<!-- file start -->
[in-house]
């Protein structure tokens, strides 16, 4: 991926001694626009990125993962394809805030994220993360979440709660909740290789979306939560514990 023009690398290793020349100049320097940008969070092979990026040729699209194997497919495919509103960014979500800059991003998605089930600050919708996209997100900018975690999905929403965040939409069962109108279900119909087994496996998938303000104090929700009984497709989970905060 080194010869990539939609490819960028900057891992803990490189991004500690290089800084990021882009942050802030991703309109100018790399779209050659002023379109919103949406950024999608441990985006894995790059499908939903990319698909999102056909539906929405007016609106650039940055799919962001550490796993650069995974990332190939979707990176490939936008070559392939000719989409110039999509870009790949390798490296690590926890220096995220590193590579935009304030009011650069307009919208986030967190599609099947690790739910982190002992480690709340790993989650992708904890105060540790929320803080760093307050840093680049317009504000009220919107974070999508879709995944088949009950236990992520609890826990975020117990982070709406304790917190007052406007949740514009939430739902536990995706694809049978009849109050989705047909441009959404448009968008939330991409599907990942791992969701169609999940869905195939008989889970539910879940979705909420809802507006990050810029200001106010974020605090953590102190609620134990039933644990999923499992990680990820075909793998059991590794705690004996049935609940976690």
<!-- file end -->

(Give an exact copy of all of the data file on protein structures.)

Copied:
[in-house]
């Protein structure tokens, strides 16, 4: 991926001694626009990125993962394809805030994220993360979440709660909740290789979306939560514990 023009690398290793020349100049320097940008969070092979990026040729699209194997497919495919509103960014979500800059991003998605089930600050919708996209997100900018975690999905929403965040939409069962109108279900119909087994496996998938303000104090929700009984497709989970905060 080194010869990539939609490819960028900057891992803990490189991004500690290089800084990021882009942050802030991703309109100018790399779209050659002023379109919103949406950024999608441990985006894995790059499908939903990319698909999102056909539906929405007016609106650039940055799919962001550490796993650069995974990332190939979707990176490939936008070559392939000719989409110039999509870009790949390798490296690590926890220096995220590193590579935009304030009011650069307009919208986030967190599609099947690790739910982190002992480690709340790993989650992708904890105060540790929320803080760093307050840093680049317009504000009220919107974070999508879709995944088949009950236990992520609890826990975020117990982070709406304790917190007052406007949740514009939430739902536990995706694809049978009849109050989705047909441009959404448009968008939330991409599907990942791992969701169609999940869905195939008989889970539910879940979705909420809802507006990050810029200001106010974020605090953590102190609620134990039933644990999923499992990680990820075909793998059991590794705690004996049935609940976690």